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Sunday, July 03, 2022

Wait for a repeat of 2005 deluge,on July 24

This year’s monsoon could bring back memories of the deluge of 2005,with the Maharashtra Maritime Board predicting a rare high tide level of 5.05 metre on July 24.

Written by Nitya Kaushik | Mumbai |
March 8, 2009 4:45:09 am

Maritime Board has predicted a rare 5.05-metre high tide,57 cm higher than July 26,2005

This year’s monsoon could bring back memories of the deluge of 2005,with the Maharashtra Maritime Board predicting a rare high tide level of 5.05 metre on July 24.

At 2.03 pm on July 24,the tides are expected to rise to 5.05 metre — about 57 cm higher that the high tide on July 26,2005 — according to the Maritime Board’s tide predictions. The high tide recorded during the 26/7 floods,caused by a record rainfall of 944 mm within 24 hours,was 4.48 metre.

Dr Kapil Gupta,professor,Department of Civil Engineering,Indian Institute of Technology,Bombay,who has published a study on flood resilience,planning and management based on the 2005 deluge,said,“The high tide level for July 24,2009,is probably the highest in a decade,and if rains persist that day,flooding is likely in low-lying areas like Juhu,Kurla,Kalina,Hindmata and Dadar.”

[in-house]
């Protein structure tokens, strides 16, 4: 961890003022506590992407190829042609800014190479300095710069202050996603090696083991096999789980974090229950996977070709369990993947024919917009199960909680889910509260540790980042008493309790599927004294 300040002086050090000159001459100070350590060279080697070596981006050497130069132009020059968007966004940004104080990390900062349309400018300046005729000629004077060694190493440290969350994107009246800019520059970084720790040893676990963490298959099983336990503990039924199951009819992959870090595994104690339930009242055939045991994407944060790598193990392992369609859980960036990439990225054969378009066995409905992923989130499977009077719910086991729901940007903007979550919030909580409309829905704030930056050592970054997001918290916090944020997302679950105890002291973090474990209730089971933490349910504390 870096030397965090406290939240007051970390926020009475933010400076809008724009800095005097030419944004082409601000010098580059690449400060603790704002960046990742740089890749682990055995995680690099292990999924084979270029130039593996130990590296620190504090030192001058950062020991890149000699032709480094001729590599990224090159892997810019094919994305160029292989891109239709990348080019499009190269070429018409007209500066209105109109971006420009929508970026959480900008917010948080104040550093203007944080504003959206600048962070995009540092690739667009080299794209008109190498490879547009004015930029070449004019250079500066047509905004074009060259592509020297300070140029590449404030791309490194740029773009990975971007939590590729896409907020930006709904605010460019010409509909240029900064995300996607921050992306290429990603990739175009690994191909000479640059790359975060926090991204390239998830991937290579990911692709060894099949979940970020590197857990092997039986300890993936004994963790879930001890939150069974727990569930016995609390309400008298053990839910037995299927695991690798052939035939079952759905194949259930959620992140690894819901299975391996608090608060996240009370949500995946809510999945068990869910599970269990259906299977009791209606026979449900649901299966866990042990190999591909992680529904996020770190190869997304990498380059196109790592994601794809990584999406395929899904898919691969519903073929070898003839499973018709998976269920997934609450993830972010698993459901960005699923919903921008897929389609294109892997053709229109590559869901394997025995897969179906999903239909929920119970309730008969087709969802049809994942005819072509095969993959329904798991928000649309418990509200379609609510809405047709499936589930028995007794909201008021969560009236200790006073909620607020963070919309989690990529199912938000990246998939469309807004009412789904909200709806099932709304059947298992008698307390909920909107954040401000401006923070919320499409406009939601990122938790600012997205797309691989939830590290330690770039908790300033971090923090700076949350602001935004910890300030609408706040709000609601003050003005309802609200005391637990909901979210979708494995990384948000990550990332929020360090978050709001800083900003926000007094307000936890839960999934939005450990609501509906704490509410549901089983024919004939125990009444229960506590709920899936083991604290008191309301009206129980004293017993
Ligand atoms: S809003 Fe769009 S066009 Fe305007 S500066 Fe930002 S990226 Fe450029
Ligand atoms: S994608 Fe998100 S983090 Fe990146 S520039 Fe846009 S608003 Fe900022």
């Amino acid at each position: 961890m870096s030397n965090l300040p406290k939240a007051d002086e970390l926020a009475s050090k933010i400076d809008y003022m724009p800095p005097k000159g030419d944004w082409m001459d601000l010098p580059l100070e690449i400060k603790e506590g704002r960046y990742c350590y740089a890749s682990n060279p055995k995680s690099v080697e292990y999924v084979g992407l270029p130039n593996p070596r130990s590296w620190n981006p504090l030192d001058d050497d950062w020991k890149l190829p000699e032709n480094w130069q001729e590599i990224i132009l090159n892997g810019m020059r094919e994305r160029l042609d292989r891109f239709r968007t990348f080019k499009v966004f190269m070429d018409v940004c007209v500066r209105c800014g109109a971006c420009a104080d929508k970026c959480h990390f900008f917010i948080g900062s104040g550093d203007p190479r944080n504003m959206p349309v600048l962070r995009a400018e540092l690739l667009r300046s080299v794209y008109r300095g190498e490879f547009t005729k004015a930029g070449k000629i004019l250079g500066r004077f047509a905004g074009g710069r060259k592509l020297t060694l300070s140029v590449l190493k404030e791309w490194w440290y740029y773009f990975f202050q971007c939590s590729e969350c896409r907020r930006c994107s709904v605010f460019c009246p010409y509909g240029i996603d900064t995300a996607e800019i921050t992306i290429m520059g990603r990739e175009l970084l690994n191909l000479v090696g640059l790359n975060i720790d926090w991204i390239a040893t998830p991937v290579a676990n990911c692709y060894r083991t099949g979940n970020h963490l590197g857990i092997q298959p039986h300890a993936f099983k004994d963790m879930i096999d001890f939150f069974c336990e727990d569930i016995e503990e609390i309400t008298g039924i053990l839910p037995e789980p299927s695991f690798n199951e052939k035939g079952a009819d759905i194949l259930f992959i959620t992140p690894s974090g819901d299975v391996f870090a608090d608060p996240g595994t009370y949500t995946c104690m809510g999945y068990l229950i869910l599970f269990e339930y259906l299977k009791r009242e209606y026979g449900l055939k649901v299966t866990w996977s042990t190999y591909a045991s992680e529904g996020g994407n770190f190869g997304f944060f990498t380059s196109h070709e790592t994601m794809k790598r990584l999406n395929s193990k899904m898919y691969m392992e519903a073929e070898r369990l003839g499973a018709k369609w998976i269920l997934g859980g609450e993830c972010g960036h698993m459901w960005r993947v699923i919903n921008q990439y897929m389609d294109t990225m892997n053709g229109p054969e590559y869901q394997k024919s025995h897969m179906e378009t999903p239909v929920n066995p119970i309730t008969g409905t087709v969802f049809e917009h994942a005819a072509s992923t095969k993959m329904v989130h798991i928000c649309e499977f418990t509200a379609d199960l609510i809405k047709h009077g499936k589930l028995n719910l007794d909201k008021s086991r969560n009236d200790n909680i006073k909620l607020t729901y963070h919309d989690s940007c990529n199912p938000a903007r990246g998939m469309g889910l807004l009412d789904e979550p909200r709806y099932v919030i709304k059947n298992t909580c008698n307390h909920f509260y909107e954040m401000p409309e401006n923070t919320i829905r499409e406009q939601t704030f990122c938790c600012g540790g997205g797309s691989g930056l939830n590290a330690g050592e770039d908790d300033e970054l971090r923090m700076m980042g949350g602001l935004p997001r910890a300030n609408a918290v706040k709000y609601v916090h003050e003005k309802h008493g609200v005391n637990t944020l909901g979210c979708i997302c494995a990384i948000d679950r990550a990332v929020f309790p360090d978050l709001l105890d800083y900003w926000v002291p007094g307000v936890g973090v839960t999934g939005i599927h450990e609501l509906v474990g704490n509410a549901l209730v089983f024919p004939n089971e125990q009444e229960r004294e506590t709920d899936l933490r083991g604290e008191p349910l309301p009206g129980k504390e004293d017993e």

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According to Gupta,with high tide levels at a maximum of 5.05 m inland,even water from a moderate rainfall would have difficulty in draining out. “It all depends on the weather system that day,” he said,“however,even if it doesn’t rain,flooding can’t be ruled out in areas near tidal outlets,for example,Juhu.”

Gupta cited the example of a June 2008 incident,when,despite sporadic showers,the highest high tide of the season — at 4.86 metres — saw areas of Juhu inundated for nearly half an hour.

However,he said the rescue personnel are better prepared this year. “With the online rainfall monitoring systems installed by the BMC providing real-time information on rainfall and water levels every 15 minutes,the authorities will have regular rainfall and water level information from the 35 rain gauges across the city and one flow gauge at Powai on the Mithi river,” he said.

It was a similar tidal occurrence coupled with an unprecedented cloudburst that caused the 26/7 floods in 2005. As much as 944 mm of rainfall was measured at Santacruz,from 8.30 am on July 26 to 8.30 am July 27,that year. At Vihar lake,a record 1,011 mm rainfall was documented. Over 405 casualties were reported in Mumbai itself.

However,assuring that the situation is not as dire as 26/7,B G Save,deputy hydrographer of the MMB said,“Though the highest high tide of the month falls on July 24 ,it also comes in the ‘spring tide’ period,during which the ebbing of the tides touch the lowest level. For example on July 24,when the tides will rise to 5.05 m,its corresponding low tide at 8.09 pm is predicted to be a low 0.77 m. In layman’s language,even though the tides will rise,when ebbing begins six hours later,the water will be pulled back far away from the land.”

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